Green REIT is closing in on €300m in debt finance
The biggest listed real estate investor in the country is in talks to beef up its warchest to as much as €322m, as it prepares for the "next phase" in the commercial property market here.
Green REIT said yesterday it is in talks with banks in Dublin and London to raise as much as €300m for a mix of acquistions and to finance development and renovations within its current properties.
Negotiations are believed to be at an advanced stage, with confirmation expected on an agreement in the next four to six weeks.
News of the fundraising plans came as Green revealed profits of 43pc in its first year of operation. Importantly, the firm's portfolio reported a strongh investment income yield of 7pc. The firm upped the value of its portfolio by some €36m in the year.
Green is likley to use about €150m of the planned debt funds for acquisitions but Green's Stephen Vernon said the firm did not see huge scope for "big ticket" deals in the future. "We have retained the ability do major deals if we feel they can be justified. You will see us now doing a lot of asset management and we may make the odd sale, again when the time is right," he said.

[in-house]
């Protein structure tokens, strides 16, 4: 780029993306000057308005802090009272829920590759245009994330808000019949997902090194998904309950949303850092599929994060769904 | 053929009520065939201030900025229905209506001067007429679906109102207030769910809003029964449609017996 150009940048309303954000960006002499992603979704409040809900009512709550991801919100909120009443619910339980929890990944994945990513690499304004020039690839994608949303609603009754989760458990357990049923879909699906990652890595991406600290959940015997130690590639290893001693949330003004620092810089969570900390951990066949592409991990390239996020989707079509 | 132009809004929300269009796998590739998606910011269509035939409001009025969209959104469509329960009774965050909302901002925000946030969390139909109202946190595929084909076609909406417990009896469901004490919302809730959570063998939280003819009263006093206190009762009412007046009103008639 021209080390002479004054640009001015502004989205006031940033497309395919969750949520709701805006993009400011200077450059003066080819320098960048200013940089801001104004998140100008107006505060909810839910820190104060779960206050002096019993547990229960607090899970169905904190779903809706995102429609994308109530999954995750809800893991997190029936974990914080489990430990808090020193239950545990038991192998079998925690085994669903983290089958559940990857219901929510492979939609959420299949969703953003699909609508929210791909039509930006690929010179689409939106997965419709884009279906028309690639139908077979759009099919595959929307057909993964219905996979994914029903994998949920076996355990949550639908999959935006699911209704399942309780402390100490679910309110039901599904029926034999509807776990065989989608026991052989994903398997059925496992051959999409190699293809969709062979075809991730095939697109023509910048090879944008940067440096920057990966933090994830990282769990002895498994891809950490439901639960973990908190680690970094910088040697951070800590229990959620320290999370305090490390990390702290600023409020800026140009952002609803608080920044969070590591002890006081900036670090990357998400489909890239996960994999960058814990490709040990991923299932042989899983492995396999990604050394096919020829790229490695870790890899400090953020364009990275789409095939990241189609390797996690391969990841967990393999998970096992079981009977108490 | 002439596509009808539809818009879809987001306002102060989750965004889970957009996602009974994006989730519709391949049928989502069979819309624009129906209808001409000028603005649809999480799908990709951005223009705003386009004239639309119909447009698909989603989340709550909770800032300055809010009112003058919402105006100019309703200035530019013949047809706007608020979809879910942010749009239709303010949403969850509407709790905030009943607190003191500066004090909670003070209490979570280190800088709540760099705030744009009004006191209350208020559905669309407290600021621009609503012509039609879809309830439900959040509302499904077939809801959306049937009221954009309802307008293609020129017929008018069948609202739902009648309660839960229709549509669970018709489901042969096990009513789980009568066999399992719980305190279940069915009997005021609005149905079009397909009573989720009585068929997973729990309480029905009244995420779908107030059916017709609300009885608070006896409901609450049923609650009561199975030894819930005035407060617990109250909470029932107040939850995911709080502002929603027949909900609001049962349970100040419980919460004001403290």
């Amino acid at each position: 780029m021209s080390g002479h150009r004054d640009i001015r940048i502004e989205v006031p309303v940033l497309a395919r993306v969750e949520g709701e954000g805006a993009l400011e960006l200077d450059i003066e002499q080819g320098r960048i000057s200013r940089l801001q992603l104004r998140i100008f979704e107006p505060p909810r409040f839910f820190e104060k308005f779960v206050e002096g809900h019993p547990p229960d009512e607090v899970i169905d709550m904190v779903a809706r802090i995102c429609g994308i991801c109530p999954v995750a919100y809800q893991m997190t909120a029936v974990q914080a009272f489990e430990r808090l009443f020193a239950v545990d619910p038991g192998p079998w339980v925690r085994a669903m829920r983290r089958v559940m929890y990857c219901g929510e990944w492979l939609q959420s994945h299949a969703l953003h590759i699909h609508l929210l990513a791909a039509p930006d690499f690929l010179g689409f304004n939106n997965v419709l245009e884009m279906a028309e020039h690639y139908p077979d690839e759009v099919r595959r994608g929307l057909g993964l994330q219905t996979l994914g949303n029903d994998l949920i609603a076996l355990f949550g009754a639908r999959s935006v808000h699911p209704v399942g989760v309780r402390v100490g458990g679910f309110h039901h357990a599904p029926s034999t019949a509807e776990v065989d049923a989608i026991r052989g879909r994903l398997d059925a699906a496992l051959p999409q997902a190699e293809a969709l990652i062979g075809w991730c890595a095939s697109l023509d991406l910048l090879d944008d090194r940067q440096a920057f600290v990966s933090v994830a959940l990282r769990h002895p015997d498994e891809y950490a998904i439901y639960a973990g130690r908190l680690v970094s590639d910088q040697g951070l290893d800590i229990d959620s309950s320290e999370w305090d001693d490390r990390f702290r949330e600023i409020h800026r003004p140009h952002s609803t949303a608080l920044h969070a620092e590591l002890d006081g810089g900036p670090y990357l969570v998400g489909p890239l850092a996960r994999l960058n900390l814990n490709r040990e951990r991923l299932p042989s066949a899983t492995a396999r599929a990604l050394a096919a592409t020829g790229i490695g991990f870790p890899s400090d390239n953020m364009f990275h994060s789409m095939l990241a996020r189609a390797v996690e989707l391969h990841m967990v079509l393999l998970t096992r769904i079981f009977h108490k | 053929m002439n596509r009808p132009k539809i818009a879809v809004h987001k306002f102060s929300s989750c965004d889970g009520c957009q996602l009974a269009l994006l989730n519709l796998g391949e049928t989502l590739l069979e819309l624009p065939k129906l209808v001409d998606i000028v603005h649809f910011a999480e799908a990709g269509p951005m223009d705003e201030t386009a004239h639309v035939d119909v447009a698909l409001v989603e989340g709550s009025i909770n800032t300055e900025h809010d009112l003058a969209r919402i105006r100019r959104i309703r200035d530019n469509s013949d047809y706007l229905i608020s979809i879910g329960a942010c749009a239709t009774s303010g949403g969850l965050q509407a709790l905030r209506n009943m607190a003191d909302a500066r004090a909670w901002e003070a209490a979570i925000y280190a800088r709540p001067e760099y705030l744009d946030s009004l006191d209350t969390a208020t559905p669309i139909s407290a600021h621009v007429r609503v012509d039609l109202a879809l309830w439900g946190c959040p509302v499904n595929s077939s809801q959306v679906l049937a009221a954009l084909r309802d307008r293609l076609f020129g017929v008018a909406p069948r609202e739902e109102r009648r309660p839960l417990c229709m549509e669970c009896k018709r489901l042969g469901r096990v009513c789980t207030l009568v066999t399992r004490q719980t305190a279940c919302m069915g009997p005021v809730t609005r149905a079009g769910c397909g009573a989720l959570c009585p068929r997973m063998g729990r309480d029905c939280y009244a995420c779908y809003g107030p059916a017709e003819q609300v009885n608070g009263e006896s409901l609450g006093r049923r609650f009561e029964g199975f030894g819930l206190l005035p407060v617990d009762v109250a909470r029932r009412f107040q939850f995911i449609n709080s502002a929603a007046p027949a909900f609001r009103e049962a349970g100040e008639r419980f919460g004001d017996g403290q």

Green has invested €710m so far and its net asset value of €727.8m equates to about 109c per share.
Its portfolio is largely focused on the Dublin office market. Mr Vernon said he did not expect the company to increase its exposure outside of Dublin in a significant way but added there was "more activity" in the provincial markets than was previously thought.
Prime office rents in Dublin have risen from about €25 per sq ft in 2011 to €45 today, and Green is looking to capitalise on this growth with new developments planned at its Central Park development in Leopardstown in south Dublin.
It is also expected to close on the sale of an office block on Dawson Street in central Dublin which will be knocked down and rebuilt.
The growth in the commercial property market has raised fears of a new bubble, but managing director Pat Gunne played down those concerns.
"The market contracted in Ireland more than anywhere else in Europe so this is a cyclical recovery at this point," he said.
"There has been little to no liquidity in the market and practically zero supply of new stock in the last five years or so, and that is why you are seeing the rental growth we are seeing today," he added.
The results were welcomed by analysts. Shares in the company rose 0.15pc to €1.30.